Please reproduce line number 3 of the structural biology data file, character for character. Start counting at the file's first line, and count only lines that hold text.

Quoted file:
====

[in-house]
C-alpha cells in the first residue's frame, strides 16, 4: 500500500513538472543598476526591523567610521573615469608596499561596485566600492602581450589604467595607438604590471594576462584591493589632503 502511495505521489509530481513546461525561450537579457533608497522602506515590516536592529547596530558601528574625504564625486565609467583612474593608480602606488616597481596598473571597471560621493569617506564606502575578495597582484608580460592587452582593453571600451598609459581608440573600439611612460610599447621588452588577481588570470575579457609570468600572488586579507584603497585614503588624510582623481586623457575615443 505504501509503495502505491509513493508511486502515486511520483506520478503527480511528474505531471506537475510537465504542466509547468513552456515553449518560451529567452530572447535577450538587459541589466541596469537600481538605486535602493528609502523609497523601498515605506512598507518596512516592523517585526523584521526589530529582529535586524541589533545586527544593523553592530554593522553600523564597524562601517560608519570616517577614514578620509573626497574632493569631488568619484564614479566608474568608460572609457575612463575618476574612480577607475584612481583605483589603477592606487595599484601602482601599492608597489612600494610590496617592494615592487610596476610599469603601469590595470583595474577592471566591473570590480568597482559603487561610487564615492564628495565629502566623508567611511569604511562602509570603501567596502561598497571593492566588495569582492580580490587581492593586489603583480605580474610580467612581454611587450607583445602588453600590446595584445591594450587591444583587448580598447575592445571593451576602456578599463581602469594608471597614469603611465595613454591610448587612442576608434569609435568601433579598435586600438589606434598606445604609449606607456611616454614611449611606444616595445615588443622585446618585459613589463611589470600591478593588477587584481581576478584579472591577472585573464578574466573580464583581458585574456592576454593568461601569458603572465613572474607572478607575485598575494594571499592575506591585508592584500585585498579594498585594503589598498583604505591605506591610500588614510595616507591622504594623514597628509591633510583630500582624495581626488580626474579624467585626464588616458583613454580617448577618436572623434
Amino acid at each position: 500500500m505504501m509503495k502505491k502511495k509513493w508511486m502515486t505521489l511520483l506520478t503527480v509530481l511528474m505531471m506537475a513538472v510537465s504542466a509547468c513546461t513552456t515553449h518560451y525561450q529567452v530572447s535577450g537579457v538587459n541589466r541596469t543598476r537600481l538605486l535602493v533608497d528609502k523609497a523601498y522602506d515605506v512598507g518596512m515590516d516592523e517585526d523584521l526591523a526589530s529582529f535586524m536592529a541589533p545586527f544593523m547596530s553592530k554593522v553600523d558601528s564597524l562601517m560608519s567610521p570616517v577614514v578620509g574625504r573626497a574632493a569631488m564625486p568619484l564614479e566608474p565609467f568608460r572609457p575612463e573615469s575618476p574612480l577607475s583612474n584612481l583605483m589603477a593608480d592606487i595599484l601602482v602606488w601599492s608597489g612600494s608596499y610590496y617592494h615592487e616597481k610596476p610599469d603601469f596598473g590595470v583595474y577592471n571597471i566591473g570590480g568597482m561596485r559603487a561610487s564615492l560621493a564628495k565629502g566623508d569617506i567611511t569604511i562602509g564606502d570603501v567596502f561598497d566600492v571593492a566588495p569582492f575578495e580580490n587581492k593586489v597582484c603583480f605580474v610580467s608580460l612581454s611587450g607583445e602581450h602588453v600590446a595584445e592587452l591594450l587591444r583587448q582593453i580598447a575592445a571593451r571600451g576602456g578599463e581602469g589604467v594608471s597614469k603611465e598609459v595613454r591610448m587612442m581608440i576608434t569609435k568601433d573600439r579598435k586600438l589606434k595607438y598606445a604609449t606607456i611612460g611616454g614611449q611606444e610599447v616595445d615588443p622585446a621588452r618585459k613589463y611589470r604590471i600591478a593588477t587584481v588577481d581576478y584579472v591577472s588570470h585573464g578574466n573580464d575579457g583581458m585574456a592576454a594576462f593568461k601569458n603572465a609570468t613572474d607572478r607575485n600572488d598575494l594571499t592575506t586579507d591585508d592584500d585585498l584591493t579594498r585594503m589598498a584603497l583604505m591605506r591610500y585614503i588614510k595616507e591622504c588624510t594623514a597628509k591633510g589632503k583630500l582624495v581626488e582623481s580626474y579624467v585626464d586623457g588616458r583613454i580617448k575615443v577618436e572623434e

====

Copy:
Amino acid at each position: 500500500m505504501m509503495k502505491k502511495k509513493w508511486m502515486t505521489l511520483l506520478t503527480v509530481l511528474m505531471m506537475a513538472v510537465s504542466a509547468c513546461t513552456t515553449h518560451y525561450q529567452v530572447s535577450g537579457v538587459n541589466r541596469t543598476r537600481l538605486l535602493v533608497d528609502k523609497a523601498y522602506d515605506v512598507g518596512m515590516d516592523e517585526d523584521l526591523a526589530s529582529f535586524m536592529a541589533p545586527f544593523m547596530s553592530k554593522v553600523d558601528s564597524l562601517m560608519s567610521p570616517v577614514v578620509g574625504r573626497a574632493a569631488m564625486p568619484l564614479e566608474p565609467f568608460r572609457p575612463e573615469s575618476p574612480l577607475s583612474n584612481l583605483m589603477a593608480d592606487i595599484l601602482v602606488w601599492s608597489g612600494s608596499y610590496y617592494h615592487e616597481k610596476p610599469d603601469f596598473g590595470v583595474y577592471n571597471i566591473g570590480g568597482m561596485r559603487a561610487s564615492l560621493a564628495k565629502g566623508d569617506i567611511t569604511i562602509g564606502d570603501v567596502f561598497d566600492v571593492a566588495p569582492f575578495e580580490n587581492k593586489v597582484c603583480f605580474v610580467s608580460l612581454s611587450g607583445e602581450h602588453v600590446a595584445e592587452l591594450l587591444r583587448q582593453i580598447a575592445a571593451r571600451g576602456g578599463e581602469g589604467v594608471s597614469k603611465e598609459v595613454r591610448m587612442m581608440i576608434t569609435k568601433d573600439r579598435k586600438l589606434k595607438y598606445a604609449t606607456i611612460g611616454g614611449q611606444e610599447v616595445d615588443p622585446a621588452r618585459k613589463y611589470r604590471i600591478a593588477t587584481v588577481d581576478y584579472v591577472s588570470h585573464g578574466n573580464d575579457g583581458m585574456a592576454a594576462f593568461k601569458n603572465a609570468t613572474d607572478r607575485n600572488d598575494l594571499t592575506t586579507d591585508d592584500d585585498l584591493t579594498r585594503m589598498a584603497l583604505m591605506r591610500y585614503i588614510k595616507e591622504c588624510t594623514a597628509k591633510g589632503k583630500l582624495v581626488e582623481s580626474y579624467v585626464d586623457g588616458r583613454i580617448k575615443v577618436e572623434e